Landmine Monitor 2015

Casualties and Victim Assistance

©Loren Persi/ICBL-CMC, May 2015Albania's victim assistance focal point Veri Dogjani(right), a qualified medical doctor, discusses emergency response with NPA medical team in the field. 

jump to Victim Assistance


Landmines, victim-activated improvised explosive devices (IEDs), cluster munition remnants, [1] and other explosive remnants of war (ERW)—henceforth mines/ERW—remain a significant indiscriminate threat.

For 2014, the Monitor recorded 3,678 mine/ERW casualties marking a 12% increase from 2013. The percentage of civilian casualties, as compared to military and security forces, [2] was 80% in 2014 (where the civil status was known), almost identical to 2013. [3] 

Number of mine/ERW casualties per year (1999–2014) 


Despite ongoing casualties and the significant increase compared to 2013, 2014 still had the second lowest annual total of mine/ERW casualties recorded since 1999. There has been an overall trend of progressively fewer casualties since the Mine Ban Treaty entered into force 1999.

There were an average of 10 casualties per day in 2014, whereas in 1999 there was more than one mine/ERW casualty occurring each hour on average. [4] Yet the total global number of casualties continues to grow each year. Over 96,000 mine/ERW casualties have been recorded by the Monitor since its global tracking in began in 1999.

Cumulative total of mine/ERW casualties recorded 1999–2014 [5]


Casualties in 2014

Of the total of 3,678 mine/ERW casualties the Monitor recorded for 2014, at least 1,243 people were killed and another 2,386 people were injured; for 49 casualties it was not known if the person survived. [6] The Monitor recorded 3,308 casualties in 2013. In many states and areas, numerous casualties go unrecorded; therefore, the true casualty figure is likely significantly higher.

The data collected by the Monitor is the most comprehensive and widely used annual dataset of casualties caused by mines/ERW. [7] Casualties were identified in a total of 58 states and other areas in 2014. [8] Of the total casualties in 2014, 70% (2,593) occurred among States Parties to the Mine Ban Treaty. [9]

States with 100 or more recorded casualties in 2014


Number of casualties















Note: States Parties to the Mine Ban Treaty are indicated in bold .

In 2014, there were far more victim-activated IED casualties in Afghanistan (809, compared to 567 in 2013), as well as a smaller increase in casualties caused by ERW (430, compared to 399 in 2013). In Mali, there was a jump in the number of mine casualties, thought to be due to antivehicle mines (92 in 2014, compared with 31 in 2013). In addition, victim-activated IED casualties were recorded in Mali for the first time (16). [10] In both Chad and Cambodia, the numbers of casualties from landmines, antivehicle mines, and ERW all increased compared to 2013. [11] One factor influencing the increased number of casualties reported in Myanmar appeared to have been more extensive data collection, with a larger number of organizations engaged and reporting on the landmine issue.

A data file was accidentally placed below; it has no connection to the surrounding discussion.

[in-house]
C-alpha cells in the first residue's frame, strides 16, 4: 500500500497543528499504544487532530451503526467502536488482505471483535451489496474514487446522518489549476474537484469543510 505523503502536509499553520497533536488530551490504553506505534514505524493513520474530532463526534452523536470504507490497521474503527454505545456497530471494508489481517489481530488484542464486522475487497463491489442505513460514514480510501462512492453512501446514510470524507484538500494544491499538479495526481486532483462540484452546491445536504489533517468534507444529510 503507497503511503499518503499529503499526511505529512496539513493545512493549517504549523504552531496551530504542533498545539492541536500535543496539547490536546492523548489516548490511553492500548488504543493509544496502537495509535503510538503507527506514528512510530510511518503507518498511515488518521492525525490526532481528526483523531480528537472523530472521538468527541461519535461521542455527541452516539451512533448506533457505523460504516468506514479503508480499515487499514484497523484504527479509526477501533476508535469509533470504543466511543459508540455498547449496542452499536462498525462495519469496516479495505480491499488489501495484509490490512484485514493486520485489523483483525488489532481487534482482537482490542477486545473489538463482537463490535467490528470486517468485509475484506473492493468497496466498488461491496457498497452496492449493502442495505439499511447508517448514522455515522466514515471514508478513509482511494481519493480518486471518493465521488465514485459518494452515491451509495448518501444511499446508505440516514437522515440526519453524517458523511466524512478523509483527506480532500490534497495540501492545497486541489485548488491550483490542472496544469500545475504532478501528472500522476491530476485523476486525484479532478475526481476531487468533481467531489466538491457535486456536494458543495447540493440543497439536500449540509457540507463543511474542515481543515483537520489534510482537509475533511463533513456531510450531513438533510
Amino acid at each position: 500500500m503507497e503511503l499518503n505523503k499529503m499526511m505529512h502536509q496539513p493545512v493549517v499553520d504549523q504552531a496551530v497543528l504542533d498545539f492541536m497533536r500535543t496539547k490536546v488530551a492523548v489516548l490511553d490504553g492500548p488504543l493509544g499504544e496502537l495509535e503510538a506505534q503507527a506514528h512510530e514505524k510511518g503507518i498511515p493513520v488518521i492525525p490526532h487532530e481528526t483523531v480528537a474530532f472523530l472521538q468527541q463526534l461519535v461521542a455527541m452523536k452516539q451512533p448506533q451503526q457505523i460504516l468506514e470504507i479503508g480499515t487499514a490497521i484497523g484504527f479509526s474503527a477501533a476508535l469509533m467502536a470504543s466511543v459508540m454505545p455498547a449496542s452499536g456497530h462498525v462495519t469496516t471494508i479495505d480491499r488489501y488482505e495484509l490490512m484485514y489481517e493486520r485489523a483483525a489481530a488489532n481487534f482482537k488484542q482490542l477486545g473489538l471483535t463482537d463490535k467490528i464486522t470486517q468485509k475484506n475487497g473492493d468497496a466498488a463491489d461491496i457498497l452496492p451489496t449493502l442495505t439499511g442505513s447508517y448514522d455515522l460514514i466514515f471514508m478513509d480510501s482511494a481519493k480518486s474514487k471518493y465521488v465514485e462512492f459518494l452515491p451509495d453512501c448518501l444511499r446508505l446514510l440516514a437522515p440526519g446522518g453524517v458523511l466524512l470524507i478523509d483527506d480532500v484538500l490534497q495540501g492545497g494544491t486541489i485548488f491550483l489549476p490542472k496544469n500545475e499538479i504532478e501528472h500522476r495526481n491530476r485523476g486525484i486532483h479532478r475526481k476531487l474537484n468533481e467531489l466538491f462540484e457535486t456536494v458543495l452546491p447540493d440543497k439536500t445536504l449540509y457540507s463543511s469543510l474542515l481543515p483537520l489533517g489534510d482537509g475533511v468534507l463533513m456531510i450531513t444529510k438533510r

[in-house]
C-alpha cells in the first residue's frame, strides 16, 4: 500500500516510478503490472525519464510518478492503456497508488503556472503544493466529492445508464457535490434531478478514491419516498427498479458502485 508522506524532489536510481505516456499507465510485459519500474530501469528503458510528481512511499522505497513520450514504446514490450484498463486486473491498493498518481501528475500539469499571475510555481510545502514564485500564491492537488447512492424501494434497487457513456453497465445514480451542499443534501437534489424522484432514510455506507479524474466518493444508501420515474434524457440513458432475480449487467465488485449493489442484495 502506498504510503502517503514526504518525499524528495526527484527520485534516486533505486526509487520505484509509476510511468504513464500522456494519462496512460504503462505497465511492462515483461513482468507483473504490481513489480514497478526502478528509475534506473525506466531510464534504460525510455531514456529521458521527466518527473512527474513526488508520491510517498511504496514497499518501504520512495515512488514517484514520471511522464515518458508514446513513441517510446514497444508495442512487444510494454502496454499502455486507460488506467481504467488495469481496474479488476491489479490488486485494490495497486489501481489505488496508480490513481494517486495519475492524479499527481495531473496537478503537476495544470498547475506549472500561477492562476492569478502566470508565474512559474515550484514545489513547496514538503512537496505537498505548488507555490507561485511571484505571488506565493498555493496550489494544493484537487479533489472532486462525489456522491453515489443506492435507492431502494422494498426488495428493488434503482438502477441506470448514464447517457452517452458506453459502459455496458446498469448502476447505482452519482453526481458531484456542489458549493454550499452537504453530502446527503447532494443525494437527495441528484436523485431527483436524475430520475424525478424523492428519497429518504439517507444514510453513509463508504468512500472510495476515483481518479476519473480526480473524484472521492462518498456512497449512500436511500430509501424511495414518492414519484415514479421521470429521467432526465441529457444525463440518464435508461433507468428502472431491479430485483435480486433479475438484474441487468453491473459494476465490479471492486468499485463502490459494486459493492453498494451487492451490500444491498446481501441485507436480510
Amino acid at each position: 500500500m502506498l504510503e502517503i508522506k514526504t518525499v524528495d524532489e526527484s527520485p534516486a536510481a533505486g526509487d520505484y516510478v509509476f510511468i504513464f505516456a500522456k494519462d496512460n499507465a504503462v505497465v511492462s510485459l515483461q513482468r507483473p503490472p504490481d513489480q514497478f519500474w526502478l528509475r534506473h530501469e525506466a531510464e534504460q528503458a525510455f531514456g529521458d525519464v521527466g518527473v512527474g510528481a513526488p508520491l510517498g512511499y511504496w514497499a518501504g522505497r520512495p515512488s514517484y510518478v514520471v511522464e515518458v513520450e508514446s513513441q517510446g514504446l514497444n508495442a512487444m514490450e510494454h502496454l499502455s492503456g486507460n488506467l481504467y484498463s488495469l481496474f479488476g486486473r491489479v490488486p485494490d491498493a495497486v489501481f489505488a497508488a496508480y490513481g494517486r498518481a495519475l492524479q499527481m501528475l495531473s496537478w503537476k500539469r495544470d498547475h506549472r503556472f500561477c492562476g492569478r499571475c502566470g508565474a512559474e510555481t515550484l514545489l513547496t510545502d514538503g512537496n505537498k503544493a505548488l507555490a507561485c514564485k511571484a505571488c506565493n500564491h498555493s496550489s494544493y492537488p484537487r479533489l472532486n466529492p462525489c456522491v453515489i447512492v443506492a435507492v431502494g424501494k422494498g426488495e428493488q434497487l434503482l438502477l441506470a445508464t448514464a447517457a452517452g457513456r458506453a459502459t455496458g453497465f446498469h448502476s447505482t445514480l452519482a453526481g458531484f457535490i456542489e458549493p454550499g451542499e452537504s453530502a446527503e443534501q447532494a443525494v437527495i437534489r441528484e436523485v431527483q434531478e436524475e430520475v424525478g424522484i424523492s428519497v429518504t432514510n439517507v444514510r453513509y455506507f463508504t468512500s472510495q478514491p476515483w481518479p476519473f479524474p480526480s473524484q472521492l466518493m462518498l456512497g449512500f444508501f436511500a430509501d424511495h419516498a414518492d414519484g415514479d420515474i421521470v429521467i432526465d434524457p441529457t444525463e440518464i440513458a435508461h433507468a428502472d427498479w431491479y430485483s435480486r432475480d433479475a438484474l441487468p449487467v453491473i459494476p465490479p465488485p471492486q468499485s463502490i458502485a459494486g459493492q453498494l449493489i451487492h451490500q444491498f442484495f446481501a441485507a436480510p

Greatest annual change in total mine/ERW casualties 2013–2014


However, it must be stressed that, as in previous years, the 3,678 mine/ERW casualties identified in 2014 only include recorded casualties. Due to incomplete data collection at the national level, the true casualty total is certainly higher. Based on the updated Monitor research methodology in place since 2009, it is estimated that there are up to approximately 1,000 additional casualties (25–30%) each year that are not captured in its global mine/ERW casualty statistics, with most occurring in severely affected countries and those experiencing conflict. The level of underreporting has declined over time as many countries have initiated and improved casualty data-collection mechanisms and the sharing of this data. In 2014, however, the number of casualties missed in national annual reporting is expected to be higher than average with more than 1,000 casualties (1,200–1,500), including many casualties from recently emplaced IEDs and booby traps in Iraq and Syria, yet to be accurately recorded. Some media reports quoted sources that said there had been hundreds of such casualties. [12]

Yet the 2014 estimate is a significant drop from the estimated total in 1999, when the monitor identified some 9,000 casualties, with another 7,000–13,000 annual casualties estimated as unrecorded.